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template <typename T>
T foo(T x) {
    ...
}

It can’t generate code for an instantiation. It doesn’t know what T is yet. For the most part, the compiler just scoops up the template and stores it in the symbol table. On this first reading, the compiler can’t detect all possible errors. Nevertheless, it still tried to do as much checking as it can, so it can report error as early as possible.

Thus, a compiler processes each template definition in two phases. The first phase occurs when the compiler parses the template declaration. This happens just once for each template. Each second phase occurs when the compiler instantiates the template for a particular combination of arguments. This happens at each instantiation.

All of the STL container class templates, including the string class template, define member types. Some also define member constants. For example, all standard container class templates define a member type called size_type. The standard string class template, basic_string<T> also defines a constant npos. We need the keyword typename to use them.

For example, consider this imaginary function template. It’s intended to work with any class with string-like behavior:

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template <typename T>
T::size_type munge(T const &a) {
    T::size_type *i(T::npos);
    ...
}

This template works only for a type T that has size_type and npos as members. So, again, the compiler typically encounters this function template definition to any instantiation of the template. It knows only that T represents a type. It does not know that T::size_type is supposed to be a type or that T::npos is supposed to be a constant. It can’t know this until it knows the argument substituted for T in a given instantiation.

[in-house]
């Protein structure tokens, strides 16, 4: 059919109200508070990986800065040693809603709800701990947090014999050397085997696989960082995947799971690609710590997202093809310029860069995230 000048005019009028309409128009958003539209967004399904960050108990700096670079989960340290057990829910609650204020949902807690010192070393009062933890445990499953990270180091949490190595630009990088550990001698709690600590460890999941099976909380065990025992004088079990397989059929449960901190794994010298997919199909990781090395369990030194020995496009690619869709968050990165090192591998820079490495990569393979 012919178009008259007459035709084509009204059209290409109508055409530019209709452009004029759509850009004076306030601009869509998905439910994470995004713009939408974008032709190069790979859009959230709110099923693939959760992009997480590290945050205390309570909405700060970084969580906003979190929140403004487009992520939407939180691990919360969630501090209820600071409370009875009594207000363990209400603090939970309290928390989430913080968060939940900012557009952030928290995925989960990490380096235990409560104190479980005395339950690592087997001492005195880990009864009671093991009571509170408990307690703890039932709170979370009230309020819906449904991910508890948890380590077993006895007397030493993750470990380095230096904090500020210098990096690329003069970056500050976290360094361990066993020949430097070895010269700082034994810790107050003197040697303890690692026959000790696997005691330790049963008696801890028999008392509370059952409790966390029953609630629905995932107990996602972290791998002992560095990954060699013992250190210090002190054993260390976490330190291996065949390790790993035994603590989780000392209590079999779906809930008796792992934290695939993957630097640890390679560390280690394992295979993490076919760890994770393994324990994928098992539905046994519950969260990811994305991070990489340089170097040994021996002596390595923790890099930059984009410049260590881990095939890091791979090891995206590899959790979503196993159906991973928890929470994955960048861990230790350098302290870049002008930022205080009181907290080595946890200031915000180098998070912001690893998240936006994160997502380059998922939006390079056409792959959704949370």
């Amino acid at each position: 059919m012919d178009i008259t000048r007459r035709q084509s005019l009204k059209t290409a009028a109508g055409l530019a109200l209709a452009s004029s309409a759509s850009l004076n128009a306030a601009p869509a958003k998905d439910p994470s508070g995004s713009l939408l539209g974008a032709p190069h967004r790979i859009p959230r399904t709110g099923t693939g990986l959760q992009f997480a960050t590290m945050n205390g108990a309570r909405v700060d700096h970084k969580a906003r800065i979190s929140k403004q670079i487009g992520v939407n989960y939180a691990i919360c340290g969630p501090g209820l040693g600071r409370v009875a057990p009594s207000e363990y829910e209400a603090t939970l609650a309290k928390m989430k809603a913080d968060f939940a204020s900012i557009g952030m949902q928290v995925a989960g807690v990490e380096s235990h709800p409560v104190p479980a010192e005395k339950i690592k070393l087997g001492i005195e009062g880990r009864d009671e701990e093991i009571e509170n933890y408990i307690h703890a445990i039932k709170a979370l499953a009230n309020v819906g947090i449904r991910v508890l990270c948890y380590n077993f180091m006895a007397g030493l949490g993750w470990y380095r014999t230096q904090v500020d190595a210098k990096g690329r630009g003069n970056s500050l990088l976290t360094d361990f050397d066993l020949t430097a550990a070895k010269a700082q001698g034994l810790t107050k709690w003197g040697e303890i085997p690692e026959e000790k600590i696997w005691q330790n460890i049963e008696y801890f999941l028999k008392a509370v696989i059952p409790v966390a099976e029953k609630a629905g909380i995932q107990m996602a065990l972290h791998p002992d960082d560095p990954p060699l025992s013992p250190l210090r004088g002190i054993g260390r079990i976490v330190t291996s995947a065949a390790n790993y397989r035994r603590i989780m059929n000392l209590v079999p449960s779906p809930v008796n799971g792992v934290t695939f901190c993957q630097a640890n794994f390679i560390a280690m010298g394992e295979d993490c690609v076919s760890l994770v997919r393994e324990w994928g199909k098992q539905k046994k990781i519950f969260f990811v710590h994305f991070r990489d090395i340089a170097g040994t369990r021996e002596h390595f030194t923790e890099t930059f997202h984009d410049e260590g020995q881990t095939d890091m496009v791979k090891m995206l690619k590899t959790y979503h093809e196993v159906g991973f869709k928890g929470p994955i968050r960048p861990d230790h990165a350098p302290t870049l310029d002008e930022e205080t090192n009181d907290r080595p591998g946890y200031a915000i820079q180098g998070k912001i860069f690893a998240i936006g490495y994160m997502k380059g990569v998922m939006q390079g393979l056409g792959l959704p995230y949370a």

Suppose T::size_type is a type and T::npos is a type. Then what is:

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T::size_type *i(T::npos); // ?

It’s a function declaration of return type T::size_type and parameter list T::npos. It declares i as a function with an unnamed parameter of type T::npos and returning a pointer to T::size_type.

Now, suppoes T::size_type is a type and T::npos is a constant, object or function. Then what is:

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T::size_type *i(T::npos); // ?

Now this is an object definition. It declares i as an object of type T::size_type* initialized with the value of T::npos.

Now, even further, suppose that T::size_type is not a type and T::npos is not a type. Then what is:

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T::size_type *i(T::npos); // ?

Then this is actually trying to multiply T::size_type by *i(T::npos). Furthermore, the right-hand side here could be a function call or a function-like cast.

A name appearing in a template whose meaning depends on one or more template parameters is a dependent name. In the munge template, T::size_type and T::npos are dependent names. They depend on template type parameter T. A dependent name may have a different meaning in each instantiation of the template. According to the C++ standard, a name used in a template declaration that is dependent on a template parameter is assumed not to be a type unless the name is qualified by the keyword typename. So, the definition should actually look like this:

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template <typename T>
typename T::size_type munge(T const &a) {
    typename T::size_type *i(T::npos);
    ...
}

Here, we can not use the keyword class, only typename. So the first reading will occur and the compiler will assume that T::size_type is a type.

This post is licensed under CC BY 4.0 by the author.